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Just over 40 years ago a professor from the London School of Economics shared a secret with a group of graduate trainees.
I was one of that number and the secret was so simple that it has stuck with me ever since. Strangely, I have never heard anyone else explain it so succinctly.
Yes, I have heard people advise against using technical terms, TLAs (the letter acronyms!!), long complicated sentences and lots more. All of them are correct in their own way, but never as insightful.
The secret is that anything you write should have the reading age of an 8-year-old i.e., it should be possible for an average eight-year-old in education to readily read what is written. That does not mean that one would expect an eight-year-old to necessarily understand what is written – they may not have the experience to do so – but the language used and the sentence construction should be accessible to them.
The simple reasoning is that we all have limited brainpower, albeit some have more than others. At any one time, our brain can only process so much and the more our brain struggles with grammar, punctuation and complex sentences, the less it can devote to understanding the content (or message) of what is written.
Isn’t this the very foundation of effective communication?
It is not about showing how clever and erudite we are, but rather ensuring that the other person receives and understands what we want them to know.
The UK daily newspaper The Sun was held out as a great example of a publication that kept its readability at that sort of level. While previously famous for its glamour pictures on page three and considered to be the “workers” paper, it managed to convey the news of the day quickly and simply.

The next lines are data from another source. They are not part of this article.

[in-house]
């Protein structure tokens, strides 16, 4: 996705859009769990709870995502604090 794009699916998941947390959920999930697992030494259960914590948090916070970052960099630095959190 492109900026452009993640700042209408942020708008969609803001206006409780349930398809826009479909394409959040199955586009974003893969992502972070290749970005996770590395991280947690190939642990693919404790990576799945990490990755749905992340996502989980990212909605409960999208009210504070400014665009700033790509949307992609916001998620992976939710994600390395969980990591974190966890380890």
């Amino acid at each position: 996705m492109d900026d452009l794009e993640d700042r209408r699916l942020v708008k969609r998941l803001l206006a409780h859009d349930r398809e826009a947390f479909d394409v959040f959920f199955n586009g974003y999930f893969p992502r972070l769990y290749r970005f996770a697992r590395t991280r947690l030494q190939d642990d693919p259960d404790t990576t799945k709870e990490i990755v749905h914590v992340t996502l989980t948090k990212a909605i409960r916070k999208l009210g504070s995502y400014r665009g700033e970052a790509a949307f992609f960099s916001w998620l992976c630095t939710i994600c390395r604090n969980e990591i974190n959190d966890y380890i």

Most word processors will provide some form of readability assessment if you look for it. Word reports it under “Spelling & Grammar”. In its help section, it records that the content on The Sun Online generally scores around 60; this article is reporting as 57.6.
In conclusion, whenever you write something, ask yourself if an 8 (or maybe 10?) year-old could reasonably read it. If not, then challenge yourself to see if you can change that first(?) draft and make it easier to read. I am convinced the effort will pay dividends and with practice this will become easier.
Ian J Sutherland is a highly skilled director with expertise in governance, partnerships and regulation and almost four decades of experience serving as a powerful catalyst for change for organisations of all sizes and sectors. He thrives on identifying areas for innovation and improvement, forming effective strategies to drive efficiency and create bottom-line results. He has a proven capacity to serve as a bridge between organisations and functions, creating unity and operational coherence. A personable and creative leader, with a unique insight and the ability to see the big picture and provide constructive challenge, he writes on many matters including the delivery of change in today's world and is an opportunistic photographer who seeks to capture images that interest him. He enjoys good beer, good company and good music - not necessarily in that order.
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